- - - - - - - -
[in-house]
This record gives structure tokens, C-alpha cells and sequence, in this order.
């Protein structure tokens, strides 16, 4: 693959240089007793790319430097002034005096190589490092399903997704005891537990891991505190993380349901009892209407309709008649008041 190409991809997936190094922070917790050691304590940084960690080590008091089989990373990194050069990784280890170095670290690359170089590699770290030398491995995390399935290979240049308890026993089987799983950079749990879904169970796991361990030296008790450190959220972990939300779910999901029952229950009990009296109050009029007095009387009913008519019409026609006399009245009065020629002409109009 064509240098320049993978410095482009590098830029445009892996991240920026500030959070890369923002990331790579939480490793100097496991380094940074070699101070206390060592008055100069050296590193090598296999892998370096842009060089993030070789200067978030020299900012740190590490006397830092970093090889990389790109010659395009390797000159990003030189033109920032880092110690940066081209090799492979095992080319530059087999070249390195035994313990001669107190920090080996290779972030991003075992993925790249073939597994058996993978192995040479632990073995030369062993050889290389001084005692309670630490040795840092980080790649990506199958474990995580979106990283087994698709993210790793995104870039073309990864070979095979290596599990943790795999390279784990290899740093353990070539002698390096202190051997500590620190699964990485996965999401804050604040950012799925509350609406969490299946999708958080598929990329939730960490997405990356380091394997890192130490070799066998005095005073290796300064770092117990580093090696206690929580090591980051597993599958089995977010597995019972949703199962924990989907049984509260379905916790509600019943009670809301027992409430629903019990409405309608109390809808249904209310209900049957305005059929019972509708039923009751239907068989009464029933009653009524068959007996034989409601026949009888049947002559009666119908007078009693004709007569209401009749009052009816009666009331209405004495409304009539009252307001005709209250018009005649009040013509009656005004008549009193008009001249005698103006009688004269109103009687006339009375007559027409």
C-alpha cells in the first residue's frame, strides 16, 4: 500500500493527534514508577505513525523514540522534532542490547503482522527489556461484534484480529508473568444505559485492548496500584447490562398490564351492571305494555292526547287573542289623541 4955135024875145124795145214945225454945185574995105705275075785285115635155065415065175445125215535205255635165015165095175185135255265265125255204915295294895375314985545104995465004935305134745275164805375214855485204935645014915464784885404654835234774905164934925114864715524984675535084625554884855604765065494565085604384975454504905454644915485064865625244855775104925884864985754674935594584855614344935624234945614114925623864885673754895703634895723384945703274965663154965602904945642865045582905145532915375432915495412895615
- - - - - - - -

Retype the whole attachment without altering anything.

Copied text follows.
[in-house]
This record gives structure tokens, C-alpha cells and sequence, in this order.
């Protein structure tokens, strides 16, 4: 693959240089007793790319430097002034005096190589490092399903997704005891537990891991505190993380349901009892209407309709008649008041 190409991809997936190094922070917790050691304590940084960690080590008091089989990373990194050069990784280890170095670290690359170089590699770290030398491995995390399935290979240049308890026993089987799983950079749990879904169970796991361990030296008790450190959220972990939300779910999901029952229950009990009296109050009029007095009387009913008519019409026609006399009245009065020629002409109009 064509240098320049993978410095482009590098830029445009892996991240920026500030959070890369923002990331790579939480490793100097496991380094940074070699101070206390060592008055100069050296590193090598296999892998370096842009060089993030070789200067978030020299900012740190590490006397830092970093090889990389790109010659395009390797000159990003030189033109920032880092110690940066081209090799492979095992080319530059087999070249390195035994313990001669107190920090080996290779972030991003075992993925790249073939597994058996993978192995040479632990073995030369062993050889290389001084005692309670630490040795840092980080790649990506199958474990995580979106990283087994698709993210790793995104870039073309990864070979095979290596599990943790795999390279784990290899740093353990070539002698390096202190051997500590620190699964990485996965999401804050604040950012799925509350609406969490299946999708958080598929990329939730960490997405990356380091394997890192130490070799066998005095005073290796300064770092117990580093090696206690929580090591980051597993599958089995977010597995019972949703199962924990989907049984509260379905916790509600019943009670809301027992409430629903019990409405309608109390809808249904209310209900049957305005059929019972509708039923009751239907068989009464029933009653009524068959007996034989409601026949009888049947002559009666119908007078009693004709007569209401009749009052009816009666009331209405004495409304009539009252307001005709209250018009005649009040013509009656005004008549009193008009001249005698103006009688004269109103009687006339009375007559027409």
C-alpha cells in the first residue's frame, strides 16, 4: 500500500493527534514508577505513525523514540522534532542490547503482522527489556461484534484480529508473568444505559485492548496500584447490562398490564351492571305494555292526547287573542289623541 4955135024875145124795145214945225454945185574995105705275075785285115635155065415065175445125215535205255635165015165095175185135255265265125255204915295294895375314985545104995465004935305134745275164805375214855485204935645014915464784885404654835234774905164934925114864715524984675535084625554884855604765065494565085604384975454504905454644915485064865625244855775104925884864985754674935594584855614344935624234945614114925623864885673754895703634895723384945703274965663154965602904945642865045582905145532915375432915495412895615